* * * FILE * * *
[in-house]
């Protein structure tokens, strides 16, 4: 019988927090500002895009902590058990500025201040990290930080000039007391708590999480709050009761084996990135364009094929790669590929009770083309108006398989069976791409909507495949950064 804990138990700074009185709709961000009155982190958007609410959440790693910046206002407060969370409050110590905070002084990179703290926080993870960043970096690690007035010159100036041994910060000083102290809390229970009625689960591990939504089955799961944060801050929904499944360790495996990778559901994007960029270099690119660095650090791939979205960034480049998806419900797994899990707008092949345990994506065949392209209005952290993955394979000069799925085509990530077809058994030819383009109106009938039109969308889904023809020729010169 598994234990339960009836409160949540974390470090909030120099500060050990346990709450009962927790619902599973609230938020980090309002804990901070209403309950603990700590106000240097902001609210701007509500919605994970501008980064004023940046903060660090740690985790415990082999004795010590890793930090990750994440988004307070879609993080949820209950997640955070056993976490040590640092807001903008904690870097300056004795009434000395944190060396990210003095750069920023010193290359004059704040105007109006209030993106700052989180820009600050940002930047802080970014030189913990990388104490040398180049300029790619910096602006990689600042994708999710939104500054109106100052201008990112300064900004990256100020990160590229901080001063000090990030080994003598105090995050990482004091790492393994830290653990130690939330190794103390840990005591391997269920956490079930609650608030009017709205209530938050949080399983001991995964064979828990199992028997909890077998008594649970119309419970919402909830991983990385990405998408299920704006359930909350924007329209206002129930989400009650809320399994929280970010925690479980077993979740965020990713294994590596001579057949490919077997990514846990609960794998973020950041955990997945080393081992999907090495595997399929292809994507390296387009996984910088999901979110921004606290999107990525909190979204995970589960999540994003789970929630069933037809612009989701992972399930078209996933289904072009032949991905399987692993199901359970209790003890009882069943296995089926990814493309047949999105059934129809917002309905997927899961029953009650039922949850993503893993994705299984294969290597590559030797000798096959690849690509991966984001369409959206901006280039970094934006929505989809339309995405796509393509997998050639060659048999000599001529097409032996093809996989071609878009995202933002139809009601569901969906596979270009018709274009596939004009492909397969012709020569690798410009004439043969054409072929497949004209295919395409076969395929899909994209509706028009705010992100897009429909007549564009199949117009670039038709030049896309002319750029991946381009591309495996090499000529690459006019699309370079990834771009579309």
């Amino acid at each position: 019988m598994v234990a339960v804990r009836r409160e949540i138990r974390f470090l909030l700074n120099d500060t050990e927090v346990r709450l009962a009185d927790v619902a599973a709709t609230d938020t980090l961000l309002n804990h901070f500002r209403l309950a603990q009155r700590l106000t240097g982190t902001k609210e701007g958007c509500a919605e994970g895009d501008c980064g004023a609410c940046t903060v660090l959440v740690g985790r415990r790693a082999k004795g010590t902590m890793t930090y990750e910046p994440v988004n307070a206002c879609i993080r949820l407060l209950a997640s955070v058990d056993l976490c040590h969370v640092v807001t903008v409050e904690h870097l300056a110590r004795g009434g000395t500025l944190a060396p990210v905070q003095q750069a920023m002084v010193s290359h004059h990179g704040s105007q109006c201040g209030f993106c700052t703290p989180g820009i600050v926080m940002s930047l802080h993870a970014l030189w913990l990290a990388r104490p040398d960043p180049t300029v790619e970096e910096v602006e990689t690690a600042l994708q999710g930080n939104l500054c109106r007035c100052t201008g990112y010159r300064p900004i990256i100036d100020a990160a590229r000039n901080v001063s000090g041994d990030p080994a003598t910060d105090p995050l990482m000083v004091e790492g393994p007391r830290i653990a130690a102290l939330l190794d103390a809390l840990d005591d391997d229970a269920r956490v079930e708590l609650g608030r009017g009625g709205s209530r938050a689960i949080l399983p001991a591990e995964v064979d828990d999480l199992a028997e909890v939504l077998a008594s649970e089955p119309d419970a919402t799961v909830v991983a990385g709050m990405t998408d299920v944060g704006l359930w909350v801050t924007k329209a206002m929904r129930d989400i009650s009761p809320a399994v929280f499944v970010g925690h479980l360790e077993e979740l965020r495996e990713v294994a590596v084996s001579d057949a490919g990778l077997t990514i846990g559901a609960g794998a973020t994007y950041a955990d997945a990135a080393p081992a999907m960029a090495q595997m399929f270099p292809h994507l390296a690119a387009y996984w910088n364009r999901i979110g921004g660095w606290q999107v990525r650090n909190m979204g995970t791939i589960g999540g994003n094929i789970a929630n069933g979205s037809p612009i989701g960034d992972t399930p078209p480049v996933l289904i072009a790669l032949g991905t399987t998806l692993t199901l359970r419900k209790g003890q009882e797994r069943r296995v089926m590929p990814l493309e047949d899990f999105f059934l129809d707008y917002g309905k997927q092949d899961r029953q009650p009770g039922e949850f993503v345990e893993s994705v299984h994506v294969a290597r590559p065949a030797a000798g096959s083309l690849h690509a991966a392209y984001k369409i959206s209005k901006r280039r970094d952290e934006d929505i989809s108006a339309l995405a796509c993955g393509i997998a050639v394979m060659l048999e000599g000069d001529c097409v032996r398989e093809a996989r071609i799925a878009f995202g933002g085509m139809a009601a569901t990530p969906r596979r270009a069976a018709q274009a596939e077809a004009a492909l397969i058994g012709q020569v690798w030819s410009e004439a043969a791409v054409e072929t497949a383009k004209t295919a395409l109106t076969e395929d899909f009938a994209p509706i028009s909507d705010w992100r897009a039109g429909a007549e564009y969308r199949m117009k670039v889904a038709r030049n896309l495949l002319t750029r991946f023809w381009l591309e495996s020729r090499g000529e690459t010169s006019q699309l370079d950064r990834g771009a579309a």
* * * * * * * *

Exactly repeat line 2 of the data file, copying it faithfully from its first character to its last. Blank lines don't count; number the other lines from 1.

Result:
């Protein structure tokens, strides 16, 4: 019988927090500002895009902590058990500025201040990290930080000039007391708590999480709050009761084996990135364009094929790669590929009770083309108006398989069976791409909507495949950064 804990138990700074009185709709961000009155982190958007609410959440790693910046206002407060969370409050110590905070002084990179703290926080993870960043970096690690007035010159100036041994910060000083102290809390229970009625689960591990939504089955799961944060801050929904499944360790495996990778559901994007960029270099690119660095650090791939979205960034480049998806419900797994899990707008092949345990994506065949392209209005952290993955394979000069799925085509990530077809058994030819383009109106009938039109969308889904023809020729010169 598994234990339960009836409160949540974390470090909030120099500060050990346990709450009962927790619902599973609230938020980090309002804990901070209403309950603990700590106000240097902001609210701007509500919605994970501008980064004023940046903060660090740690985790415990082999004795010590890793930090990750994440988004307070879609993080949820209950997640955070056993976490040590640092807001903008904690870097300056004795009434000395944190060396990210003095750069920023010193290359004059704040105007109006209030993106700052989180820009600050940002930047802080970014030189913990990388104490040398180049300029790619910096602006990689600042994708999710939104500054109106100052201008990112300064900004990256100020990160590229901080001063000090990030080994003598105090995050990482004091790492393994830290653990130690939330190794103390840990005591391997269920956490079930609650608030009017709205209530938050949080399983001991995964064979828990199992028997909890077998008594649970119309419970919402909830991983990385990405998408299920704006359930909350924007329209206002129930989400009650809320399994929280970010925690479980077993979740965020990713294994590596001579057949490919077997990514846990609960794998973020950041955990997945080393081992999907090495595997399929292809994507390296387009996984910088999901979110921004606290999107990525909190979204995970589960999540994003789970929630069933037809612009989701992972399930078209996933289904072009032949991905399987692993199901359970209790003890009882069943296995089926990814493309047949999105059934129809917002309905997927899961029953009650039922949850993503893993994705299984294969290597590559030797000798096959690849690509991966984001369409959206901006280039970094934006929505989809339309995405796509393509997998050639060659048999000599001529097409032996093809996989071609878009995202933002139809009601569901969906596979270009018709274009596939004009492909397969012709020569690798410009004439043969054409072929497949004209295919395409076969395929899909994209509706028009705010992100897009429909007549564009199949117009670039038709030049896309002319750029991946381009591309495996090499000529690459006019699309370079990834771009579309």